StarTrek.com ran an interview with Star Trek Into Darkness co-writers and co-producers Roberto Orci and Alex Kurtzman a couple of weeks before the film opened, but when we got a chance to speak with Orci again after we saw the film, but still before it opened to the public, we decided to take advantage of the opportunity. Somewhere in the middle of this second, and solo, conversation with Orci, it was agreed that we’d touch on some spoilers and hold the interview until after the film debuted. Well, the film is in theaters and now is the time to run the story, spoilers and all. Below is part one, and check back at StarTrek.com again tomorrow for part two.
How hard was it, in scripting Star Trek Into Darkness, to balance the nostalgia element with the forging-a-new-path factor?
ORCI: The freedom of the second movie was actually more challenging. On the first movie, on Star Trek (2009), frankly, we only had one idea. The only way we could imagine doing Star Trek was it had to have Leonard Nimoy and had to honor Star Trek and yet free itself. We had really one idea. So ’09 was easy. This movie comes around and we’re supposedly to do whatever the hell we want, and that was actually the most terrifying part. So the balance was… that’s partly why we took so long. We wanted to make sure that we could it down from the shelf and look at it and still believe in it and still into account what the fans want. This is not a franchise that we own or created. This is a franchise that has been alive, thanks to Star Trek fans, oh man, coming up on 50 years now. So we wanted to learn the lessons from the first movie. We wanted to hear what our cohorts, in terms of fans, had to say. And we wanted to make sure that we weren’t just phoning it in and that we didn’t get lazy, like we tried to avoid on the first movie, and just rely on fan love of Star Trek. It had to be its own movie, and that was our goal. So it was a pain in the ass.
Zoe Saldana has been quoted in interviews as saying that the Uhura (Saldana)-Spock (Zachary Quinto) romance will not work in the long run because that’s not what ultimately happened in The Original Series. Given the alternate timeline, can’t this relationship go anywhere? Can’t you do… anything, really, with any and all of the characters?
ORCI: If she says that, I think she’s wrong. We can do whatever we want. However, the rule that we have for ourselves is that it has to harmonize with canon. This is going to get way too geeky, and I apologize ahead of time… Quantum mechanics, which is how we based our time travel, is not just simple time travel. Leonard Nimoy didn’t just go back and change history (as Spock Prime in the 2009 film), and then everything is like Back to the Future. It’s using the rules of quantum mechanics, which means it’s an alternate universe where there is no going back. There is no fixing the timeline. There’s just another reality that is the latest and greatest of time travel that exist. So, on the one hand we’re free. On the other hand, these same rules of quantum mechanics tell us that the universes that exist, they exist because they are the most probable universe.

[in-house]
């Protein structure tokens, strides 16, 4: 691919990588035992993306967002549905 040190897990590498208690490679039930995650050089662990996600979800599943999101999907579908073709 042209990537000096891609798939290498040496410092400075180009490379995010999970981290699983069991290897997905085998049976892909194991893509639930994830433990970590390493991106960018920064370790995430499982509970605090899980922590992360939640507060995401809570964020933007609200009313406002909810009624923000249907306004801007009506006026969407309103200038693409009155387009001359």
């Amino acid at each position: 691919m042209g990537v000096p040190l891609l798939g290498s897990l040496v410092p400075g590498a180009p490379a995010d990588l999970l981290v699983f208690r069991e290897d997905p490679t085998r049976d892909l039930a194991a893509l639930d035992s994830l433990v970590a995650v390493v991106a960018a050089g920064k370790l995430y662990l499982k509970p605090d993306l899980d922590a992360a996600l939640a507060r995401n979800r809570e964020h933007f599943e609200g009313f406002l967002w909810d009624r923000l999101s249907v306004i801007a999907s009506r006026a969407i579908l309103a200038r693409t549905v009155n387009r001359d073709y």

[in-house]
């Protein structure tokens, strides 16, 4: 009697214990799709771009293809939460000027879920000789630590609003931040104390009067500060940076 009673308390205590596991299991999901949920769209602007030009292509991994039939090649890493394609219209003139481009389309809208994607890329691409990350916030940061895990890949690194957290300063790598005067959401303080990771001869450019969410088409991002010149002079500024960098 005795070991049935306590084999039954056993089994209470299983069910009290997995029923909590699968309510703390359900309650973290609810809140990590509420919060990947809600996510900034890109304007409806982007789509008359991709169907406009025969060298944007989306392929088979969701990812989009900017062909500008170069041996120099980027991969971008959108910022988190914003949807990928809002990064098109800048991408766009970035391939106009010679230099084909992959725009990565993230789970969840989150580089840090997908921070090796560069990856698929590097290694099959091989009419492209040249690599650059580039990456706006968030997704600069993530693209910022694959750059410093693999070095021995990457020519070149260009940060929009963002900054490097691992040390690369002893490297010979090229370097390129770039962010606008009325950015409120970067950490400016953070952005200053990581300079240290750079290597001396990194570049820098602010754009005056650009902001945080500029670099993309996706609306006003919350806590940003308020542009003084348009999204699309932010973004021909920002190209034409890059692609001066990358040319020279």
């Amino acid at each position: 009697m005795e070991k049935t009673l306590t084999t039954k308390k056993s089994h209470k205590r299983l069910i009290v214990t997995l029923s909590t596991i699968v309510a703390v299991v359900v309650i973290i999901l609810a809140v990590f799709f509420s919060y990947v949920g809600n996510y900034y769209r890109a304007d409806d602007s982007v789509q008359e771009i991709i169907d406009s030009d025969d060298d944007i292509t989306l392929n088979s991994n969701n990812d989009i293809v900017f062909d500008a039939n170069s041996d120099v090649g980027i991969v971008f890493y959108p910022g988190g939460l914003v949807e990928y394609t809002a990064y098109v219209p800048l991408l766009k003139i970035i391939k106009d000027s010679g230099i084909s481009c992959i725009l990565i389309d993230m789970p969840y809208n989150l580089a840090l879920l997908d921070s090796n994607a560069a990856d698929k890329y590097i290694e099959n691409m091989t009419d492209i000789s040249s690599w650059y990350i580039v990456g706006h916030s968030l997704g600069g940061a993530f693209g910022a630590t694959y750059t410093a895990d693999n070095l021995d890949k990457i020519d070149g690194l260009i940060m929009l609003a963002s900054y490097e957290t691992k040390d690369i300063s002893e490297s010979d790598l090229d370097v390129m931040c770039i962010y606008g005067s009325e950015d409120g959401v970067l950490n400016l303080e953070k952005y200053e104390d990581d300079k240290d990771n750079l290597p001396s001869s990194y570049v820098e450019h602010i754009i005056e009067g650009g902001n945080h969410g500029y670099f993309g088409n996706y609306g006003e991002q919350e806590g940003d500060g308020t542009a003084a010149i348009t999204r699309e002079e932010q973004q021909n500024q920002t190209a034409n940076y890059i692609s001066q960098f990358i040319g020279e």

ORCI: And, therefore, the things that happened in The Original Series didn’t just happen because they happened, they happened because it’s actually what’s most probably going to happen. So, (Saldana) is probably half right. Their relationship is slightly predestined. On the other hand, our whole point was to give all of our characters free will again. They truly have free will. The universe is not written. The future is not written. And it’s not clear what’s going to happen. It’s going to up to what the characters do. Be it us as the next writers or someone else who has a better idea, may these characters fulfill their destinies according to their own devices and their own free will.
Let’s talk about Khan (Benedict Cumberbatch). Take us through why you went with Khan as the villain and, also, can you clarify why he does what he does?
ORCI: OK, I’ll do a deep dive with you. In a way, (fellow co-writer and co-producer) Damon (Lindelof) and I were the biggest debaters about this. He argued for Khan from the beginning and I argued against it. The compromise that we came to was, let us devise a story that is not reliant on any history of Star Trek. So, what’s the story? Well, we have a story where our crew is who they are and they’re coming together as a family. Then, suddenly, this villain arrives and his motivations are based on what happens in the movie. They’re not based on history. They’re not based on Star Trek. They’re not based on anything that came before. They’re based on his used by a corrupted system of power that held the things he held dear against him and tried to manipulate him. That story stands alone with or without Star Trek history. That’s how we approached it, and God bless Damon for going down that road.
So, once we had that, that’s when Damon came back and reared his ugly head and said, “OK, now that we have that, is there any reason why we cannot bring Star Trek history into this?” And he was right. So we ended up sort of reverse engineering it. We started with, “What’s a good movie? What’s a good villain? What’s a good motivation? We cannot rely on what’s happened before. Now that we have that, can we tailor this villain into something that relates to Star Trek history?” And that’s what we did. So, step one was “Don’t rely on Star Trek.” Then, step two was “Rely on Star Trek.”
Visit StarTrek.com again tomorrow to read part two of our exclusive interview with Roberto Orci.
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